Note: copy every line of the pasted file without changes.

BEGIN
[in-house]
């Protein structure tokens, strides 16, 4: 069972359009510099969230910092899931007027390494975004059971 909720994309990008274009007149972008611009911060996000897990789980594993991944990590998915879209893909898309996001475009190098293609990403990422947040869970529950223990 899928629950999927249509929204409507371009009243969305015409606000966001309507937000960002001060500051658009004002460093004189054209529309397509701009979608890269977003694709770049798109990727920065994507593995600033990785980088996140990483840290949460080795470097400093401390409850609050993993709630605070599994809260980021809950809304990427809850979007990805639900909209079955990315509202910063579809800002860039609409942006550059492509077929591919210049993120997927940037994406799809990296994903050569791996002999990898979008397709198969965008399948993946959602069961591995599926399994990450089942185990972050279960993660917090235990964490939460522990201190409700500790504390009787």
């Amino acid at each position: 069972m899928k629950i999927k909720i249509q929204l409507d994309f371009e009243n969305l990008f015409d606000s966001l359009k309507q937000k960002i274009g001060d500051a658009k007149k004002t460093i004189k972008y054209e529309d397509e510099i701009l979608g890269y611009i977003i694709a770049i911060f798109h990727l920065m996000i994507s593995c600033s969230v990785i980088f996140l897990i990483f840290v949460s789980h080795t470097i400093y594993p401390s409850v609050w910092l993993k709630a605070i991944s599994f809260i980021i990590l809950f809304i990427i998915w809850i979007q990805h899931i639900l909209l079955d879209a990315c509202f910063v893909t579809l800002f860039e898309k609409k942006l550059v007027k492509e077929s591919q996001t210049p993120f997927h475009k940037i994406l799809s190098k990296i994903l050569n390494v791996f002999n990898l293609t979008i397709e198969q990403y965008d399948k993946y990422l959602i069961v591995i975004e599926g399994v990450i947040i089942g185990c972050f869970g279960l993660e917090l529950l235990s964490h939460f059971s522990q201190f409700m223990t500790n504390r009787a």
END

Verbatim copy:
[in-house]
């Protein structure tokens, strides 16, 4: 069972359009510099969230910092899931007027390494975004059971 909720994309990008274009007149972008611009911060996000897990789980594993991944990590998915879209893909898309996001475009190098293609990403990422947040869970529950223990 899928629950999927249509929204409507371009009243969305015409606000966001309507937000960002001060500051658009004002460093004189054209529309397509701009979608890269977003694709770049798109990727920065994507593995600033990785980088996140990483840290949460080795470097400093401390409850609050993993709630605070599994809260980021809950809304990427809850979007990805639900909209079955990315509202910063579809800002860039609409942006550059492509077929591919210049993120997927940037994406799809990296994903050569791996002999990898979008397709198969965008399948993946959602069961591995599926399994990450089942185990972050279960993660917090235990964490939460522990201190409700500790504390009787």
């Amino acid at each position: 069972m899928k629950i999927k909720i249509q929204l409507d994309f371009e009243n969305l990008f015409d606000s966001l359009k309507q937000k960002i274009g001060d500051a658009k007149k004002t460093i004189k972008y054209e529309d397509e510099i701009l979608g890269y611009i977003i694709a770049i911060f798109h990727l920065m996000i994507s593995c600033s969230v990785i980088f996140l897990i990483f840290v949460s789980h080795t470097i400093y594993p401390s409850v609050w910092l993993k709630a605070i991944s599994f809260i980021i990590l809950f809304i990427i998915w809850i979007q990805h899931i639900l909209l079955d879209a990315c509202f910063v893909t579809l800002f860039e898309k609409k942006l550059v007027k492509e077929s591919q996001t210049p993120f997927h475009k940037i994406l799809s190098k990296i994903l050569n390494v791996f002999n990898l293609t979008i397709e198969q990403y965008d399948k993946y990422l959602i069961v591995i975004e599926g399994v990450i947040i089942g185990c972050f869970g279960l993660e917090l529950l235990s964490h939460f059971s522990q201190f409700m223990t500790n504390r009787a």